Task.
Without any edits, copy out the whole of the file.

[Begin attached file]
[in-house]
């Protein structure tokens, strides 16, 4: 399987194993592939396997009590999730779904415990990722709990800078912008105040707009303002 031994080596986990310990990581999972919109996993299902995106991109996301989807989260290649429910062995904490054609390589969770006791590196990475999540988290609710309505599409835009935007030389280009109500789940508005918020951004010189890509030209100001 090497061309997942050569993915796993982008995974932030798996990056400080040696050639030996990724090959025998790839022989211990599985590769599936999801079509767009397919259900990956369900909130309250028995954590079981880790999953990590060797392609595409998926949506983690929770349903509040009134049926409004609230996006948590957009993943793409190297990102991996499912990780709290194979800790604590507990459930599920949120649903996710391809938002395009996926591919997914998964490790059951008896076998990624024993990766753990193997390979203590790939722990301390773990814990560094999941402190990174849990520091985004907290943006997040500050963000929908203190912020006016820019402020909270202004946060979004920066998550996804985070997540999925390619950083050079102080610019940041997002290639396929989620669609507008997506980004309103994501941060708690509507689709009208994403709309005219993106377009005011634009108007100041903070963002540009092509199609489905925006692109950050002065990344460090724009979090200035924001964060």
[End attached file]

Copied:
[in-house]
């Protein structure tokens, strides 16, 4: 399987194993592939396997009590999730779904415990990722709990800078912008105040707009303002 031994080596986990310990990581999972919109996993299902995106991109996301989807989260290649429910062995904490054609390589969770006791590196990475999540988290609710309505599409835009935007030389280009109500789940508005918020951004010189890509030209100001 090497061309997942050569993915796993982008995974932030798996990056400080040696050639030996990724090959025998790839022989211990599985590769599936999801079509767009397919259900990956369900909130309250028995954590079981880790999953990590060797392609595409998926949506983690929770349903509040009134049926409004609230996006948590957009993943793409190297990102991996499912990780709290194979800790604590507990459930599920949120649903996710391809938002395009996926591919997914998964490790059951008896076998990624024993990766753990193997390979203590790939722990301390773990814990560094999941402190990174849990520091985004907290943006997040500050963000929908203190912020006016820019402020909270202004946060979004920066998550996804985070997540999925390619950083050079102080610019940041997002290639396929989620669609507008997506980004309103994501941060708690509507689709009208994403709309005219993106377009005011634009108007100041903070963002540009092509199609489905925006692109950050002065990344460090724009979090200035924001964060």